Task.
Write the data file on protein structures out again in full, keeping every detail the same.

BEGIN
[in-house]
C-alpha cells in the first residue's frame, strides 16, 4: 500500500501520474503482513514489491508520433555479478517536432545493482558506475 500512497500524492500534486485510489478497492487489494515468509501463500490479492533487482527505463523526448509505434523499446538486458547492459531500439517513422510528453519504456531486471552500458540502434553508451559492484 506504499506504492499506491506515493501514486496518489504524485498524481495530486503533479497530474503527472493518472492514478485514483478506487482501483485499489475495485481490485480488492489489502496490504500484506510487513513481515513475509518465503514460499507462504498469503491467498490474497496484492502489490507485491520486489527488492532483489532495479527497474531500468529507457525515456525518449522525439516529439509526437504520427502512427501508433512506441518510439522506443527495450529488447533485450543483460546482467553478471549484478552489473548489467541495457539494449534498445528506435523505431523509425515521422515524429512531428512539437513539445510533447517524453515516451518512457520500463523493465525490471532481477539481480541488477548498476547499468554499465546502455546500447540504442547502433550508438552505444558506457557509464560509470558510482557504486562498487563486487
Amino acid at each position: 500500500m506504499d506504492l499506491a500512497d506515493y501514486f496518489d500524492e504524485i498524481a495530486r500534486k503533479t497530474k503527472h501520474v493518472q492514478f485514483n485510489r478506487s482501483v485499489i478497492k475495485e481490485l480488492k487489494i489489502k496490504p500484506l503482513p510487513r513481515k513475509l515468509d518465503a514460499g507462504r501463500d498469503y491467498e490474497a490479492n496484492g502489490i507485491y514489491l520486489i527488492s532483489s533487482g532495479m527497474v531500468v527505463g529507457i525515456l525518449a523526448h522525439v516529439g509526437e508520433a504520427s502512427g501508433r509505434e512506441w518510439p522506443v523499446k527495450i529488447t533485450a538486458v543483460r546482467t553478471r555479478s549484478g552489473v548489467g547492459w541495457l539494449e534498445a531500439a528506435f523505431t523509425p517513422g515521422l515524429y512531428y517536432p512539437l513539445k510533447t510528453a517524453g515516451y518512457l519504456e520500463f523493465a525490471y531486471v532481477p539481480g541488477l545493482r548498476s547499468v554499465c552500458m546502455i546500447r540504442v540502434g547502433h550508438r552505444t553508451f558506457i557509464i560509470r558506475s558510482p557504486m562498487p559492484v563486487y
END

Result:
[in-house]
C-alpha cells in the first residue's frame, strides 16, 4: 500500500501520474503482513514489491508520433555479478517536432545493482558506475 500512497500524492500534486485510489478497492487489494515468509501463500490479492533487482527505463523526448509505434523499446538486458547492459531500439517513422510528453519504456531486471552500458540502434553508451559492484 506504499506504492499506491506515493501514486496518489504524485498524481495530486503533479497530474503527472493518472492514478485514483478506487482501483485499489475495485481490485480488492489489502496490504500484506510487513513481515513475509518465503514460499507462504498469503491467498490474497496484492502489490507485491520486489527488492532483489532495479527497474531500468529507457525515456525518449522525439516529439509526437504520427502512427501508433512506441518510439522506443527495450529488447533485450543483460546482467553478471549484478552489473548489467541495457539494449534498445528506435523505431523509425515521422515524429512531428512539437513539445510533447517524453515516451518512457520500463523493465525490471532481477539481480541488477548498476547499468554499465546502455546500447540504442547502433550508438552505444558506457557509464560509470558510482557504486562498487563486487
Amino acid at each position: 500500500m506504499d506504492l499506491a500512497d506515493y501514486f496518489d500524492e504524485i498524481a495530486r500534486k503533479t497530474k503527472h501520474v493518472q492514478f485514483n485510489r478506487s482501483v485499489i478497492k475495485e481490485l480488492k487489494i489489502k496490504p500484506l503482513p510487513r513481515k513475509l515468509d518465503a514460499g507462504r501463500d498469503y491467498e490474497a490479492n496484492g502489490i507485491y514489491l520486489i527488492s532483489s533487482g532495479m527497474v531500468v527505463g529507457i525515456l525518449a523526448h522525439v516529439g509526437e508520433a504520427s502512427g501508433r509505434e512506441w518510439p522506443v523499446k527495450i529488447t533485450a538486458v543483460r546482467t553478471r555479478s549484478g552489473v548489467g547492459w541495457l539494449e534498445a531500439a528506435f523505431t523509425p517513422g515521422l515524429y512531428y517536432p512539437l513539445k510533447t510528453a517524453g515516451y518512457l519504456e520500463f523493465a525490471y531486471v532481477p539481480g541488477l545493482r548498476s547499468v554499465c552500458m546502455i546500447r540504442v540502434g547502433h550508438r552505444t553508451f558506457i557509464i560509470r558506475s558510482p557504486m562498487p559492484v563486487y